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Construction began on the new Shasta Mill cogeneration Unit or 'cogen' as it is more commonly referred to, in May of 1982. The Shasta Mill cogen plant was designed by Energy Services, Incorporated.
The new cogen unit would be constructed out in the pulp mill, near the mill's maintenance department and the pulp mill recovery boiler. And just across the alley from the mill's power boiler unit. Shasta Cogen would produce electricity to sell out on the market, along with steam to be used inside the mill, thus hence the nickname- cogen.
Hourly personnel first employed at cogen transferred over from the Shasta Pulp Mill recovery boiler in order to train and thus gain knowledge on the various systems in order to operate the new innovative unit.
Originally designated as Simpson No.1, the Shasta Cogen unit came on-line just a year later, around May 21st-23rd of 1983.
The energy produced by Shasta Cogen was immediately purchased by PG&E and then distributed across their extensive electrical transmission system.
The above left and lower right photos depict Shasta Cogeneration during the initial start-up phase back in the late spring of 1983.
The jet engine cogeneration operation utilizes natural gas as it's primary fuel source. At the equipment's maximum rating, this jet engine is capable of producing 42 KW of electricity, which can power approximately 30,000 homes.
The electric generator was initially rated for 45 MW. However, during the duration of overall operation throughout it's many years of service, the unit has produced on average, about 40 to 42 MW maximum of electricity. This was because the Shasta Mill used most of the steam produced by the unit while the mill was in operation, thus cogen did not have any additional free steam to push the jet engine harder.
High pressure steam was used in various pulp and paper making operations at the mill such as at the Kamyr Continuous Digester and up on the two Beloit paper machines.
The General Electric Model LM 5000 jet engine type first used at Shasta Cogen is basically the very same model which is still in use at the operation today. In other words, a very reliable engine.
The GE LM5000 jet engine used at cogen is also very similar in design to those found on several models of the popular Boeing jetliner and McDonnell Douglas DC-10 type commercial wide-bodied passenger aircraft.
Right photo depicts the side view of an actual GE model LM5000 jet engine spare unit staged out on the main Shasta Cogen operating floor.
Left photo depicts the primary operational jet engine which is housed inside the Shasta Cogen engine room.
Due to both operational reliability and overall success of this system, the Shasta Cogen has celebrated numerous milestones or anniversaries throughout it's operational existence since it's 1983 start-up.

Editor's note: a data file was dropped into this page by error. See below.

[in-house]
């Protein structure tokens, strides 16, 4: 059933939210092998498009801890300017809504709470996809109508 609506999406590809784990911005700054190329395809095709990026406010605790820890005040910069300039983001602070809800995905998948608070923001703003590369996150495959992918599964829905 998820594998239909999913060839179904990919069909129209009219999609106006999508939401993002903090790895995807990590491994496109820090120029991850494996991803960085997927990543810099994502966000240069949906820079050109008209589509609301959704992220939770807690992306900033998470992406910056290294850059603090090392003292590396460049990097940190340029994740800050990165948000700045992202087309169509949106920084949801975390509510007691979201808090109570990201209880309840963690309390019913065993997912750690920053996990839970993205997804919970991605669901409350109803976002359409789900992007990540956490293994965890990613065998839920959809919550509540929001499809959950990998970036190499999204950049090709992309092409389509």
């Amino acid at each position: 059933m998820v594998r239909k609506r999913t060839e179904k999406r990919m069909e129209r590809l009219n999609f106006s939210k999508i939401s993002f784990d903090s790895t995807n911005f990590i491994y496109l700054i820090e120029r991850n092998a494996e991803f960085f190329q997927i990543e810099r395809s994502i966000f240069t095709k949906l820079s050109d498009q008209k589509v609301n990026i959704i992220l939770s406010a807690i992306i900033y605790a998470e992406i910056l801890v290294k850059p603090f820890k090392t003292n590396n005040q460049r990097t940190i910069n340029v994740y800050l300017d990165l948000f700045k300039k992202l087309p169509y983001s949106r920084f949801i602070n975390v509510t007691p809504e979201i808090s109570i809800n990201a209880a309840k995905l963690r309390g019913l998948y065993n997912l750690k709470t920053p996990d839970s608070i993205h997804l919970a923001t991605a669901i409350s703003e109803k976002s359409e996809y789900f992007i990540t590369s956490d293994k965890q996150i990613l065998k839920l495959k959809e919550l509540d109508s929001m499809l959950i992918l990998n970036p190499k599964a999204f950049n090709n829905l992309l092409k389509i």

Various photos above depict both a five and ten year anniversary baseball cap which were distributed out to the Shasta Cogen operating personnel, as well as to maintenance and management employees.
Next photos depict a special celebration which took place over at Shasta Cogen in May of 1984, to both commemorate and honor it's very first year anniversary of continuous operation at the pulp and paper operation.
Several cakes, along with various flavors of ice cream were dished out and served to those mill employees attending, along with invited guests, to mark this very special occasion at the Shasta Mill.
In order to control emissions originating from the unit, demineralized water was injected in the combustor. This was the first unit in the entire United States to implement this theory. Soon afterward, GE introduced steam injection into the engine. This conversion process took place in June of 1985.
This advancement had two benefits, it helped to keep emissions down and also pushed more production out of the jet engine.
Left photo: Modifications being made to Cogen.
During it's entire operation at Shasta, cogen has only had one major downtime issue due to mechanical failure. In the mid 1980s, a metal fan blade component on the jet engine assembly partially disintegrated while the unit was in operation, which resulted in the jet engine requiring to be taken off-line so that necessary repairs could then be performed.
Next three photos depict the damaged fan blade component requiring replacement.
Above photos depict Shasta Mill maintenance personnel replacing the damaged fan blade.
Once again, it should be noted that the Shasta Mill Cogen operation was the very first STIG (steam injection) generation site in the nation.
Cogen can generate roughly about 200,000 lbs an hour of steam, with the additional support of a duct burner unit in order to produce extra steam. However, this practice uses much more natural gas.
The only other major equipment upgrade which has been performed since the cogen operation first went online in May 1983 has been to the MICRO/NET instrumentation system controls found in the control room.
This system is used to both monitor and control the cogen operation. The control room instrumentation panels/displays have now been recently upgraded with a modern state of the art Woodward control system which was installed in the main cogen control room approximately four to five years ago.
Until May of 2013, the Shasta Mill cogen unit was the only original equipment left that was still in operation after the mill ceased operations in August of 2001. Simpson sold the Cogen operation to another vendor in the mid 1990s. Cogen ceased operations in May 2013.